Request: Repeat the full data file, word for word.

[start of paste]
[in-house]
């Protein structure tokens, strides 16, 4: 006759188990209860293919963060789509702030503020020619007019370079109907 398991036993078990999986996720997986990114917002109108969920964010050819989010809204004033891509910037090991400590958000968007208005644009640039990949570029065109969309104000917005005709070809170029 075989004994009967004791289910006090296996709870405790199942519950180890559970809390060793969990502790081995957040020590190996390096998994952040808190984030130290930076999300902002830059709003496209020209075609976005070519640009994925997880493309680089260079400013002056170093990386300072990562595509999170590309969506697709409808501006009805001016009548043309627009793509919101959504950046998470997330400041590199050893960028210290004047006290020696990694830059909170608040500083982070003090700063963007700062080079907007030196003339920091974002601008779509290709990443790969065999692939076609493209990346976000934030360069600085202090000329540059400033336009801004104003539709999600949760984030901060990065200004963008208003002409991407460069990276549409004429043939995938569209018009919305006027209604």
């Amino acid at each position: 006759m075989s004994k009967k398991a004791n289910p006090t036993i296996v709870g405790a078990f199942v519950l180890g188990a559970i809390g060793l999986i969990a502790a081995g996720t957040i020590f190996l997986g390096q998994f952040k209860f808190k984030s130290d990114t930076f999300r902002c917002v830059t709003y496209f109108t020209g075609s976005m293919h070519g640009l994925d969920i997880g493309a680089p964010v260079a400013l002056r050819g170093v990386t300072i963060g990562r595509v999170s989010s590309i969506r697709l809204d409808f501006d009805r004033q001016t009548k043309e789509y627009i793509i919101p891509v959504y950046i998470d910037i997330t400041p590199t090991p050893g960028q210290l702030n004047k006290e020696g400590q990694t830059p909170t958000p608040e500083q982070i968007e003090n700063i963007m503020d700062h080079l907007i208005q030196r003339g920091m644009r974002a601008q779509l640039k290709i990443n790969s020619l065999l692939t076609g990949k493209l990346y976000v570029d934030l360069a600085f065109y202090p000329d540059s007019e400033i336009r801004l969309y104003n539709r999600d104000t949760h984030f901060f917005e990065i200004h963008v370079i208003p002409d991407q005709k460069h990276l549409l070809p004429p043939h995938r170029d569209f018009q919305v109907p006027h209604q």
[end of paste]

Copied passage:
[in-house]
């Protein structure tokens, strides 16, 4: 006759188990209860293919963060789509702030503020020619007019370079109907 398991036993078990999986996720997986990114917002109108969920964010050819989010809204004033891509910037090991400590958000968007208005644009640039990949570029065109969309104000917005005709070809170029 075989004994009967004791289910006090296996709870405790199942519950180890559970809390060793969990502790081995957040020590190996390096998994952040808190984030130290930076999300902002830059709003496209020209075609976005070519640009994925997880493309680089260079400013002056170093990386300072990562595509999170590309969506697709409808501006009805001016009548043309627009793509919101959504950046998470997330400041590199050893960028210290004047006290020696990694830059909170608040500083982070003090700063963007700062080079907007030196003339920091974002601008779509290709990443790969065999692939076609493209990346976000934030360069600085202090000329540059400033336009801004104003539709999600949760984030901060990065200004963008208003002409991407460069990276549409004429043939995938569209018009919305006027209604």
């Amino acid at each position: 006759m075989s004994k009967k398991a004791n289910p006090t036993i296996v709870g405790a078990f199942v519950l180890g188990a559970i809390g060793l999986i969990a502790a081995g996720t957040i020590f190996l997986g390096q998994f952040k209860f808190k984030s130290d990114t930076f999300r902002c917002v830059t709003y496209f109108t020209g075609s976005m293919h070519g640009l994925d969920i997880g493309a680089p964010v260079a400013l002056r050819g170093v990386t300072i963060g990562r595509v999170s989010s590309i969506r697709l809204d409808f501006d009805r004033q001016t009548k043309e789509y627009i793509i919101p891509v959504y950046i998470d910037i997330t400041p590199t090991p050893g960028q210290l702030n004047k006290e020696g400590q990694t830059p909170t958000p608040e500083q982070i968007e003090n700063i963007m503020d700062h080079l907007i208005q030196r003339g920091m644009r974002a601008q779509l640039k290709i990443n790969s020619l065999l692939t076609g990949k493209l990346y976000v570029d934030l360069a600085f065109y202090p000329d540059s007019e400033i336009r801004l969309y104003n539709r999600d104000t949760h984030f901060f917005e990065i200004h963008v370079i208003p002409d991407q005709k460069h990276l549409l070809p004429p043939h995938r170029d569209f018009q919305v109907p006027h209604q």